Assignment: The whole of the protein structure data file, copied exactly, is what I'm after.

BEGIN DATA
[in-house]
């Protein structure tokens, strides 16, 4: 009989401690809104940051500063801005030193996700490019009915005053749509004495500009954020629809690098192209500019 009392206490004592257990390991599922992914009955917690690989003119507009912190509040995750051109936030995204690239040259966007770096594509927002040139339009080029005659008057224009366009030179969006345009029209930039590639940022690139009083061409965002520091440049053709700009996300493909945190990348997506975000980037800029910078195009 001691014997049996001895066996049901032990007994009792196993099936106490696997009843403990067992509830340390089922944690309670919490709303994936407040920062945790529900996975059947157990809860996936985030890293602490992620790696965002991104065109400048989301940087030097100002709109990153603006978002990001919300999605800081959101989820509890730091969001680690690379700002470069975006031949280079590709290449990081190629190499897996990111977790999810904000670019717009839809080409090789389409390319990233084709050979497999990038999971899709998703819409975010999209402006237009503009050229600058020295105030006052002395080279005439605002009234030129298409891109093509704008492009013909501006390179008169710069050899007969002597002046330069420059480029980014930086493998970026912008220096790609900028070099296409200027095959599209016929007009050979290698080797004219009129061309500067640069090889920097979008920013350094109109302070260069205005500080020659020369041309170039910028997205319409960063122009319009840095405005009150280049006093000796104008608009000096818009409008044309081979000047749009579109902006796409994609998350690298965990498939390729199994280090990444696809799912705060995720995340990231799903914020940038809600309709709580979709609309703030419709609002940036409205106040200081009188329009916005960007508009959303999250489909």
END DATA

[in-house]
């Protein structure tokens, strides 16, 4: 009989401690809104940051500063801005030193996700490019009915005053749509004495500009954020629809690098192209500019 009392206490004592257990390991599922992914009955917690690989003119507009912190509040995750051109936030995204690239040259966007770096594509927002040139339009080029005659008057224009366009030179969006345009029209930039590639940022690139009083061409965002520091440049053709700009996300493909945190990348997506975000980037800029910078195009 001691014997049996001895066996049901032990007994009792196993099936106490696997009843403990067992509830340390089922944690309670919490709303994936407040920062945790529900996975059947157990809860996936985030890293602490992620790696965002991104065109400048989301940087030097100002709109990153603006978002990001919300999605800081959101989820509890730091969001680690690379700002470069975006031949280079590709290449990081190629190499897996990111977790999810904000670019717009839809080409090789389409390319990233084709050979497999990038999971899709998703819409975010999209402006237009503009050229600058020295105030006052002395080279005439605002009234030129298409891109093509704008492009013909501006390179008169710069050899007969002597002046330069420059480029980014930086493998970026912008220096790609900028070099296409200027095959599209016929007009050979290698080797004219009129061309500067640069090889920097979008920013350094109109302070260069205005500080020659020369041309170039910028997205319409960063122009319009840095405005009150280049006093000796104008608009000096818009409008044309081979000047749009579109902006796409994609998350690298965990498939390729199994280090990444696809799912705060995720995340990231799903914020940038809600309709709580979709609309703030419709609002940036409205106040200081009188329009916005960007508009959303999250489909």